My son is vibrant and funny, an incredible athlete, a well-balanced mix of tenderness and independence. I've loved him and raised him to the best of my ability. You gave him something that I could not, the possibility that he could actually be anything he wanted. This is a concept that far surpasses any political orientation; it is not a Republican or Democratic concern, it is purely an acknowledgement of what all mothers want for their sons -- an opportunity to pursue their dreams, to be anything they want to be. Mothers of mixed-race children are often confronted with the limitations that subtle and sometimes not-so-subtle prejudices can bring.

As a photographer, I felt compelled to share visually in some way, the impact you and your political success had on my son's life. I think perhaps this image says it, far better than my words could ever convey. I do not know where his dreams will take him, but I do know that the path you carved in your life will benefit him as he grows as a man, in ways he will probably never fully understand. I realize the possibility of my son and/or myself meeting you personally is quite unlikely. So I wanted to take this opportunity to share my gratitude.

Thank you on behalf of all mothers of mixed-race children for making the words "You can do anything you want in life" feel like the truth. You have changed the lives of children across the globe and that, Mr. President, is a wonderful gift. And more personally thank you on behalf of my son...thank you.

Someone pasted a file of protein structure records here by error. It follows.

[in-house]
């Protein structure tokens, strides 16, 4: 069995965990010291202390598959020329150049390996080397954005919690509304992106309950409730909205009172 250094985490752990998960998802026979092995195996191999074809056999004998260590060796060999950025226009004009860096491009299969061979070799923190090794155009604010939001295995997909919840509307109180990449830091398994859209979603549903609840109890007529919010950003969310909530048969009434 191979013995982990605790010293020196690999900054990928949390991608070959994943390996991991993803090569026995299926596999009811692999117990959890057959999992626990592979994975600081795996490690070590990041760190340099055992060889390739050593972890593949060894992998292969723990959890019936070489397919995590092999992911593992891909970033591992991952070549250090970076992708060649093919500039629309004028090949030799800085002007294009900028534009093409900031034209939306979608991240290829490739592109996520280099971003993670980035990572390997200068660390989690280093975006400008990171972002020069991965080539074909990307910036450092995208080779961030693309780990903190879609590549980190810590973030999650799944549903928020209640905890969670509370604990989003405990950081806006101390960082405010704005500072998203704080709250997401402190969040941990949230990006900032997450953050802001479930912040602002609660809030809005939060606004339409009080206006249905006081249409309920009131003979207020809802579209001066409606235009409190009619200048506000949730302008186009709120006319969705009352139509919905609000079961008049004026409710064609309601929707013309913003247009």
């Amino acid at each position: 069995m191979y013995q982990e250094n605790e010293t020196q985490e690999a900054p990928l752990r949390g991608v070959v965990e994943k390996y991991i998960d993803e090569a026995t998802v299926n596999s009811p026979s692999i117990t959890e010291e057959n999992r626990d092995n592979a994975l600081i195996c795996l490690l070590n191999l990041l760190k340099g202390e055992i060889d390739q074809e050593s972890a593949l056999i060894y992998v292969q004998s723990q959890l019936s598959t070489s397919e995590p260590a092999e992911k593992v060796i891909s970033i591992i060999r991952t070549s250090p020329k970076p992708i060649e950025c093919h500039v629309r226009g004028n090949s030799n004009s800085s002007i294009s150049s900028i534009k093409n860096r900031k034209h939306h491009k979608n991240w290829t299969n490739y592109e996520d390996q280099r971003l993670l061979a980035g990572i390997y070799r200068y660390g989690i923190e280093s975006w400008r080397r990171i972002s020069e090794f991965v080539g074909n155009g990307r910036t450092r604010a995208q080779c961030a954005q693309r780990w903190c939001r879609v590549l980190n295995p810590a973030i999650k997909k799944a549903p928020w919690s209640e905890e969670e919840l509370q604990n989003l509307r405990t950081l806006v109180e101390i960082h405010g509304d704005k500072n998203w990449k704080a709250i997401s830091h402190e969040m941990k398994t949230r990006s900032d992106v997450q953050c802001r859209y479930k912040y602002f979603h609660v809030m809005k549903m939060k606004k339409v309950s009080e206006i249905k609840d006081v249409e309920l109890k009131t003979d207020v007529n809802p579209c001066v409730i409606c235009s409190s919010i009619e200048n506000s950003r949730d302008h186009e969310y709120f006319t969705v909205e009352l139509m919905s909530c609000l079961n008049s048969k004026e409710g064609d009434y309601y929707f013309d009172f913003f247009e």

Elizabeth Messina

source: one | two | three

You might have seen one photo of the kid floating around on Tumblr with the caption "Representation matters." accompanying it. Nice to finally discover so MANY more pics, but also the back-story.
homasse 14th-Nov-2012 08:00 am (UTC)
I'm about ready to bang my head against the wall with the "but whhhhhhyyyyyy is she focused on her son??!?!"ing happening up in this post, I really am.

But then, that happens every post that talks specifically about things directed at black boys, and misses how society puts pressures on them, because of racism and the "black thug" imagery, that hurt them in ways different from black girls. It's like the impact of intersectionality are completely whooshing over their heads. :/
poetic_pixie_13 14th-Nov-2012 08:18 am (UTC)
I don't even know. I came into the post expecting a bunch of happy comments and cute gifs, not to have to educate people on intersectionality.
homasse 14th-Nov-2012 08:25 am (UTC)
I'm only grateful (nngh) it wasn't the very first comment. Yeah, ok, it was the second, but still. Small favors.

It's amazing - and by "amazing," I mean "tiresome" - how some people just don't get that racism and sexism intersect in BAD ways for black boys...usually by people who never have to deal with racial intersectionality. Focusing on something positive for black boys =/= ignoring black girls.
poetic_pixie_13 14th-Nov-2012 08:34 am (UTC)